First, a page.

In this fast-paced world driven largely by digital technology, almost everyone dreams of being an entrepreneur and starting a business that they are passionate about. It begins by identifying a problem and finding a solution to the problem.
Solving an identified problem and generating a successful venture from it, begins with a thorough thought process, in-depth analysis, market and technical know-how, and a clear and well-thought-out strategic plan. Though this may sound easy to implement, many entrepreneurs are faced with many barriers that they have to surmount to have a successful venture.
Some, out of the fear of failing pull out from pursuing their passion while some others do not take the ‘entrepreneurial plunge’ at all. The few who do have to face the long and arduous journey of turning passion into a successful business.
In an interview with Ghana Talks Business, Edward Calys-Tagoe, owner of Calys-Tagoe Farms shares 3 major barriers he faced when he commenced his business and how he overcame them.
#1 Access to Finance
One of the biggest barriers to entrepreneurship is access to finance or capital. Almost everyone is embedded with a business idea. But no matter how good the business idea is, capital is needed to fund your ideas to make them a reality. Edward Calys-Tagoe had this to say about how funding for his business proved difficult.
“I approached about 4 banks in early 2000 with my business plan. They each told me they know I have the passion; your business plan is fantastic but the agricultural cycle is too big, and the risk over there is too huge hence, we cannot help,” He recalled in the interview.
This barrier did not put a dent in Edward Calys Tagoe’s plan. Instead of sulking and giving up, he channelled part of his salary into his business venture to commence operations on a small scale. Up to today, he continues to do so to ensure his business lives up to the vision.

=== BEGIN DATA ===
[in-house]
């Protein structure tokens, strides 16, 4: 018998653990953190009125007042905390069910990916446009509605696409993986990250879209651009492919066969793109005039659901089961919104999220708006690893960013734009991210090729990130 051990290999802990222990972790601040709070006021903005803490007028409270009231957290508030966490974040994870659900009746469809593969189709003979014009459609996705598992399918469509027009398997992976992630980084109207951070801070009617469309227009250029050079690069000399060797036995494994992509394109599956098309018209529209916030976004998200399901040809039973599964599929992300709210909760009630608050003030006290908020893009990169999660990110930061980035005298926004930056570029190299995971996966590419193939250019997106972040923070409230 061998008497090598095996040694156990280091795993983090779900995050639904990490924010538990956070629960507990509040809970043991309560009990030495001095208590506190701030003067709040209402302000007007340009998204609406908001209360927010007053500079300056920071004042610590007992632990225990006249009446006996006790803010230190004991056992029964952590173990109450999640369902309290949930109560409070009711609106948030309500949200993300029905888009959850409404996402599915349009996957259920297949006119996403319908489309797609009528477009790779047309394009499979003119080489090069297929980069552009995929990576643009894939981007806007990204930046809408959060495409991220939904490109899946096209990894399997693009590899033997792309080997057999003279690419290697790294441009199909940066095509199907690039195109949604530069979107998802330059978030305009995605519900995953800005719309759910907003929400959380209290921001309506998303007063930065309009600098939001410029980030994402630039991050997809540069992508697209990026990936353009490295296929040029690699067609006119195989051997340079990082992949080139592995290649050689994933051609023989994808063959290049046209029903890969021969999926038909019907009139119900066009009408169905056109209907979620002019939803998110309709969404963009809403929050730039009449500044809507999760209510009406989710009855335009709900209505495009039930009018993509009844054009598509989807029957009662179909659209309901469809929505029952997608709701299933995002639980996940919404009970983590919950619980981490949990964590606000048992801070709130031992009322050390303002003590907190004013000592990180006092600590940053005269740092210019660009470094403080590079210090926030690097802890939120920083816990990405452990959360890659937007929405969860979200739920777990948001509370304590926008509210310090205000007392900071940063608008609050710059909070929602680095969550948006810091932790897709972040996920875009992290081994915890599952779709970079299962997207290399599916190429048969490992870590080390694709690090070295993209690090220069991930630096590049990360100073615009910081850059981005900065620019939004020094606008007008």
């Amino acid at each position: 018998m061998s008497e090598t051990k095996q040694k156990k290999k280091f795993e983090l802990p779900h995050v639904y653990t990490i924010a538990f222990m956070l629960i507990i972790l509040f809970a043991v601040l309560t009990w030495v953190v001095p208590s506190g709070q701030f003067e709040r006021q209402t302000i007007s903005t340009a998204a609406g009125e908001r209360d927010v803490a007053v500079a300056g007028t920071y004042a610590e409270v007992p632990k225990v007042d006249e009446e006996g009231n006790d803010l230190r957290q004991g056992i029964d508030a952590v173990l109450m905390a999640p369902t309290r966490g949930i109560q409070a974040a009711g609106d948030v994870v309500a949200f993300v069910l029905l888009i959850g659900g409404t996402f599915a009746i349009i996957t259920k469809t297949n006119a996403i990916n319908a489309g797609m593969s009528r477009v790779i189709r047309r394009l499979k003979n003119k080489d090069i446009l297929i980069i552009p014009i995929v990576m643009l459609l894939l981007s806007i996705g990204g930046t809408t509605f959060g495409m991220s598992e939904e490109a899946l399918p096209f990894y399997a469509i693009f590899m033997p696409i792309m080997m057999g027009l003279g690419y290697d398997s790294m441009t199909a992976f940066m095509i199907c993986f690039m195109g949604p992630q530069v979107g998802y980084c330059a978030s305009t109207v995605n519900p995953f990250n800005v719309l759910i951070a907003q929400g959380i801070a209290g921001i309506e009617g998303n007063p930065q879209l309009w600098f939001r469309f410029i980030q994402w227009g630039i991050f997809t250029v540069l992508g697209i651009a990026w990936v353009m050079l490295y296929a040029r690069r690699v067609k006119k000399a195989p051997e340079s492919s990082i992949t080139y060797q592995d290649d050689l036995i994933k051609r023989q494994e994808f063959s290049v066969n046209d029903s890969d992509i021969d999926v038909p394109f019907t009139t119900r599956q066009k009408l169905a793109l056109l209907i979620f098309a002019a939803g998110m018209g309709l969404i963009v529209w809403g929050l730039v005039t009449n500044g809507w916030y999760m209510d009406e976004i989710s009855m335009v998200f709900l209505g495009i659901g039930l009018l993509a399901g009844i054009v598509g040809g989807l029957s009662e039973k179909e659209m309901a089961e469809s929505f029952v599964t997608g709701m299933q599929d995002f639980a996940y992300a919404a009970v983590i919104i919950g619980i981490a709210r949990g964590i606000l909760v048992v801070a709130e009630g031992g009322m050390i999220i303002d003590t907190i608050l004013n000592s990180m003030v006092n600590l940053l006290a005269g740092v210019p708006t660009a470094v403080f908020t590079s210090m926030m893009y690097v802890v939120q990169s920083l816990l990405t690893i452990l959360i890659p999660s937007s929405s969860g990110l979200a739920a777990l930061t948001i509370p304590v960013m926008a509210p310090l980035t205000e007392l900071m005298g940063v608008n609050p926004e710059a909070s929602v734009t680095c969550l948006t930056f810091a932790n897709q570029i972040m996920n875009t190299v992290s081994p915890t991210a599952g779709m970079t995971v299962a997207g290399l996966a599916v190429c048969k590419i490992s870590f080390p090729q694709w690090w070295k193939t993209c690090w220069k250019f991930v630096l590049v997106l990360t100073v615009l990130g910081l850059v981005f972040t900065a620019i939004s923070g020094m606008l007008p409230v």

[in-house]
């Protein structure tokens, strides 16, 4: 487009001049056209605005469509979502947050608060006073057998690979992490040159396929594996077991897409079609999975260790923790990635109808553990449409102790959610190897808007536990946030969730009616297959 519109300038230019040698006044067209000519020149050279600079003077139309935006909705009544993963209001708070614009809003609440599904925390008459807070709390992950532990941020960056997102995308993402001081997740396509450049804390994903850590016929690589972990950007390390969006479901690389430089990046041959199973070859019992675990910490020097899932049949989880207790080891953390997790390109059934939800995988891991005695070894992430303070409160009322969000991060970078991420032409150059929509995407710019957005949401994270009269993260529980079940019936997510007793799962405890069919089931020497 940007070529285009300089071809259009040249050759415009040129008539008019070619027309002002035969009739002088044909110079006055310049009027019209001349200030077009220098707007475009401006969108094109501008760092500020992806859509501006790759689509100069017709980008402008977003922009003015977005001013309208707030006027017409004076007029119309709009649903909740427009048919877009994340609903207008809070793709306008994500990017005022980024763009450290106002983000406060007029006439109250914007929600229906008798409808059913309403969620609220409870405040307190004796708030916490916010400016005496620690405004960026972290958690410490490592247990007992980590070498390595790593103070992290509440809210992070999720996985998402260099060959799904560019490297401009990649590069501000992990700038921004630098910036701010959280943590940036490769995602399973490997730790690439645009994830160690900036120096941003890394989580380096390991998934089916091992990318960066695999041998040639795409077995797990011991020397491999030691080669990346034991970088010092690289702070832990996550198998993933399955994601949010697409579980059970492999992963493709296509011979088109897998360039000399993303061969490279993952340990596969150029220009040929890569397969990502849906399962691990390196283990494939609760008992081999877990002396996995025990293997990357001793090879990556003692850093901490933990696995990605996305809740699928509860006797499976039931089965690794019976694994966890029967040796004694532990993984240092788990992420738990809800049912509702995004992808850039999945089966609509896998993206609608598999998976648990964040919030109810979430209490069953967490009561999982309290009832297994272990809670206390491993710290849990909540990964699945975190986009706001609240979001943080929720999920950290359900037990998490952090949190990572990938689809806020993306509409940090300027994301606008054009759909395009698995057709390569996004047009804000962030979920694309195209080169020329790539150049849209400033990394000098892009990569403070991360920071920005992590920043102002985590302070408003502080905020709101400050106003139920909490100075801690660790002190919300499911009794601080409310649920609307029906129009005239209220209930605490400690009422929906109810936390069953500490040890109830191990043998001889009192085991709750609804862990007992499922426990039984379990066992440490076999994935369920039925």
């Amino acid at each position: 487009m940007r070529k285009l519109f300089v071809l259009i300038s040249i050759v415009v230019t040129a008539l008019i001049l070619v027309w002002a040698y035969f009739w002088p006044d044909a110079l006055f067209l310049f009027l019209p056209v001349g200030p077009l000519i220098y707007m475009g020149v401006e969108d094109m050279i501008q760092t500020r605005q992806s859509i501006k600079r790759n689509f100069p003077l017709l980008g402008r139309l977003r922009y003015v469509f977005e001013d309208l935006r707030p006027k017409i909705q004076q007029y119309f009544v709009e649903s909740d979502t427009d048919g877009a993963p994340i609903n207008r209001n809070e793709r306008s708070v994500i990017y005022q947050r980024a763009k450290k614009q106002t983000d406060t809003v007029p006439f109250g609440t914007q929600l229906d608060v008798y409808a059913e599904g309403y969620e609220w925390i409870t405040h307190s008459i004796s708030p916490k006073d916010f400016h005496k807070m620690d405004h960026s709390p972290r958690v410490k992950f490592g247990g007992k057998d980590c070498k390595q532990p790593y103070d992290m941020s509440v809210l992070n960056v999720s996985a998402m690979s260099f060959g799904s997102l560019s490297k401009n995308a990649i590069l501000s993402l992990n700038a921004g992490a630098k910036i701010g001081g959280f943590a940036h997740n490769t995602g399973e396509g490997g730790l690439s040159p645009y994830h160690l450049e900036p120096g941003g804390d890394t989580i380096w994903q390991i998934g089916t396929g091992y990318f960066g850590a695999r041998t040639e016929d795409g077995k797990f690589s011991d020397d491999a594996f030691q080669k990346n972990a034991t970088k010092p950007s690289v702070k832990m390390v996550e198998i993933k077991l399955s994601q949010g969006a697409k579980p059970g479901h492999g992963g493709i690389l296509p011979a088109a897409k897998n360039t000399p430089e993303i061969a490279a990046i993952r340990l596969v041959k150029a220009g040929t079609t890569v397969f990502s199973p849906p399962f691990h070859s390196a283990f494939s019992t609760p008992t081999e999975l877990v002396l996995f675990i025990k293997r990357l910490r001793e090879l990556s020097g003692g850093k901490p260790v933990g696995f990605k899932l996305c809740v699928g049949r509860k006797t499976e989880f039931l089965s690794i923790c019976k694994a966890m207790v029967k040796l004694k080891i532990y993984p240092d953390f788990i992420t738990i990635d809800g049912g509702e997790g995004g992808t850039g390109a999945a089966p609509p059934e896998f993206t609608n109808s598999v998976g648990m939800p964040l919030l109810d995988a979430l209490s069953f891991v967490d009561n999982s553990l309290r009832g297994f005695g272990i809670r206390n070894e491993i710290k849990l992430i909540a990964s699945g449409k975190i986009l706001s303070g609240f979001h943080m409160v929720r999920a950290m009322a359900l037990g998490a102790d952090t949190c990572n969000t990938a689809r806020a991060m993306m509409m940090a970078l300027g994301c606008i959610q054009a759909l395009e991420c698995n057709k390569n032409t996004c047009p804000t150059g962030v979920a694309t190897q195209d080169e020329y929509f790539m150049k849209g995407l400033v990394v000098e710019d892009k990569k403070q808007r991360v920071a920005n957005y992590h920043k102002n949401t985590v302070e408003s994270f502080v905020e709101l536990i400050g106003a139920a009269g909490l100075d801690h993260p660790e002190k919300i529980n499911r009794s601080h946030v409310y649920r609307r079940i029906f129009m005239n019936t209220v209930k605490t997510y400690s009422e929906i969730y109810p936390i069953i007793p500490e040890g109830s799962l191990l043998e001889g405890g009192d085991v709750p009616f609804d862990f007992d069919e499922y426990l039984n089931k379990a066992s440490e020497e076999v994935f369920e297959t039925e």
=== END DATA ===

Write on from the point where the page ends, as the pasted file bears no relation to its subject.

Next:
#2 Customer insincerity
According to Edward Calys Tagoe, another barrier he faced as a new entrepreneur was customer insincerity. This he says has the potential to kill a new business.
“You sign a contract with your client, in which your client may require you to supply let say x amount of meat products and give them two (2) weeks to pay you back. But when the two weeks is due, they start to give you stories,” He explained.
To surmount this hurdle, he goes into an agreement with the client to take a 50% down payment, before delivering his meat products. After delivery, he takes the remaining 50% balance owed.
#3 Employee Pilfering/stealing
According to Edward Calys Tagoe, he began with seven (7) workers. However, the new business had numerous incidences of stealing and pilfering of the livestock and fresh meat by some of the workers. As a result, he slashed his workforce to only two (2) people. Hence there are only three (3) employees (including himself) currently working on the farm.
To fix the problem of employee dishonesty, pilfering and stealing, Edward noted that he decided to do most things himself and then train his children to join and take over the business.